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J Behav Med. 2019 May 10. doi: 10.1007/s10865-019-00055-y. [Epub ahead of print]

Dyadic associations between physical activity and body mass index in couples in which one partner has diabetes: results from the Lifelines cohort study.

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Department of Psychology, Carleton University, 1125 Colonel By Drive, Ottawa, ON, K1S 5B6, Canada.
Research Institute on Addictions, University at Buffalo, The State University of New York, Buffalo, USA.
Department of Psychiatry, McGill University, Montreal, Canada.
Douglas Mental Health University Institute, Montreal, Canada.
Department of Epidemiology and Biostatistics, McGill University, Montreal, Canada.


Physical activity and body mass index (BMI) are linked to the prevention and management of type 2 diabetes (T2D). Romantic partners influence each other's health and the behavioral management of T2D often involves both partners. Therefore, this study examined dyadic associations between physical activity and BMI in couples in which one partner has T2D. Data came from the Lifelines cohort study. The actor-partner interdependence model was applied to cross-sectional data from 1133 couples in which only one partner had T2D. The physical activity of the person with diabetes was inversely associated with his/her partner's BMI. However, partner physical activity was not associated with the BMI of the person with diabetes. These results suggest that people with diabetes may influence the BMI of their partners. Future research should consider how people with diabetes influence the health outcomes of their partners, which is an area that is often overlooked in the literature.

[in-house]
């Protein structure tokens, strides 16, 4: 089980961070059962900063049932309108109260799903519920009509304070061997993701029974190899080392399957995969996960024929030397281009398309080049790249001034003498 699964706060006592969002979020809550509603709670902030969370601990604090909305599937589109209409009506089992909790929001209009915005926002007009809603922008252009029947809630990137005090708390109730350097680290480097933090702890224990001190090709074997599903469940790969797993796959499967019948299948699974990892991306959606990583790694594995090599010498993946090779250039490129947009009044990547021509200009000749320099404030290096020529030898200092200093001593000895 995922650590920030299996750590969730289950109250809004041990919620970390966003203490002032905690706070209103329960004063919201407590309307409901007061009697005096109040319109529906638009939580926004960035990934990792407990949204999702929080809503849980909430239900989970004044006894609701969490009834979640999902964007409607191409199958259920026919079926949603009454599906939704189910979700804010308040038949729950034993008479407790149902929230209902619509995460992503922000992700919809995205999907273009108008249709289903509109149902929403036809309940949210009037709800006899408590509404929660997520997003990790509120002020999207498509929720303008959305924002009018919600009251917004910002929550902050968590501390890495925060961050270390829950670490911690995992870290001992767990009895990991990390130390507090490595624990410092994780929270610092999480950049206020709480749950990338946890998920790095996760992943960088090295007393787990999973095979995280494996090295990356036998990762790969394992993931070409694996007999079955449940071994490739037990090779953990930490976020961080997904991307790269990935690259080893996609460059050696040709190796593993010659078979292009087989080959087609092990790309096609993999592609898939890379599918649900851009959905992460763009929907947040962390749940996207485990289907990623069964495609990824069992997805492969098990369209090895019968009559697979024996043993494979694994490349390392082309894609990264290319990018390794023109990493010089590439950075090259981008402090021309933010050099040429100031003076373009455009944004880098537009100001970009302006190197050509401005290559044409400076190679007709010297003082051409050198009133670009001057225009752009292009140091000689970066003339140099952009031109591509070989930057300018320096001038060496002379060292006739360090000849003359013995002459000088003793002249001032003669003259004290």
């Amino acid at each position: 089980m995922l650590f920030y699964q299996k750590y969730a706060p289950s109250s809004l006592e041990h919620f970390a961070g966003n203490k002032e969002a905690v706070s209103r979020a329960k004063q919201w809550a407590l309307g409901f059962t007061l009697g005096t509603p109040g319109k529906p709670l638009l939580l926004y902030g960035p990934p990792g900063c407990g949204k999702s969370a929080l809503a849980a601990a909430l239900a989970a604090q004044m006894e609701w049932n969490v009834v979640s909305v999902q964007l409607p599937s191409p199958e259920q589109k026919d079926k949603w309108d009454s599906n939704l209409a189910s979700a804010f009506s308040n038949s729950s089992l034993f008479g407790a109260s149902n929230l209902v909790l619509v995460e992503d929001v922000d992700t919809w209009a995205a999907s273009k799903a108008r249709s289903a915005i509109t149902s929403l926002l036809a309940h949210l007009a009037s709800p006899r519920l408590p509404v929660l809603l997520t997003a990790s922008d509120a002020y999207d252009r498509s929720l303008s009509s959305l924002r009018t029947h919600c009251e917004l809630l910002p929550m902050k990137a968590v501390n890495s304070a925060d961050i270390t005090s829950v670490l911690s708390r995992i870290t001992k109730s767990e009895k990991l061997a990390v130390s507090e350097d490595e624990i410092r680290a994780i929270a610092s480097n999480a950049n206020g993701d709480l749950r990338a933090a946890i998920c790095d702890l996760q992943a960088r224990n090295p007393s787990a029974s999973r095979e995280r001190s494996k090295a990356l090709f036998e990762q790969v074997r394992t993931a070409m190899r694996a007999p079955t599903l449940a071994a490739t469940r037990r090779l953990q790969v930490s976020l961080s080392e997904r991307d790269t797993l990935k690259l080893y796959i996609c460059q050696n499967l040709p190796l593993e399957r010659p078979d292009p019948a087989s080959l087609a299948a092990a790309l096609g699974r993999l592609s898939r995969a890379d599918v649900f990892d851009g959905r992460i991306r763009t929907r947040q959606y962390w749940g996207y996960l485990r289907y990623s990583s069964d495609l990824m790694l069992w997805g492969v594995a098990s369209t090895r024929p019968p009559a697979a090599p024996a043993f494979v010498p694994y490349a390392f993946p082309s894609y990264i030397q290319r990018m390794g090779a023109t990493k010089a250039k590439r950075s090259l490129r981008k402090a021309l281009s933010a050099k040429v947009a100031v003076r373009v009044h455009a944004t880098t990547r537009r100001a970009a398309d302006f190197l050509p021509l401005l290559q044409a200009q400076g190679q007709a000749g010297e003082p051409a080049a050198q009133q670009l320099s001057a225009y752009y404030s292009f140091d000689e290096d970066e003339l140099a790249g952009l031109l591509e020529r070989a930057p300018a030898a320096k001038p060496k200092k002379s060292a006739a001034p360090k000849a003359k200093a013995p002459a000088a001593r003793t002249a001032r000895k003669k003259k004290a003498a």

Actor–partner interdependence model; Body mass index; Dyadic; Physical activity; Type 2 diabetes


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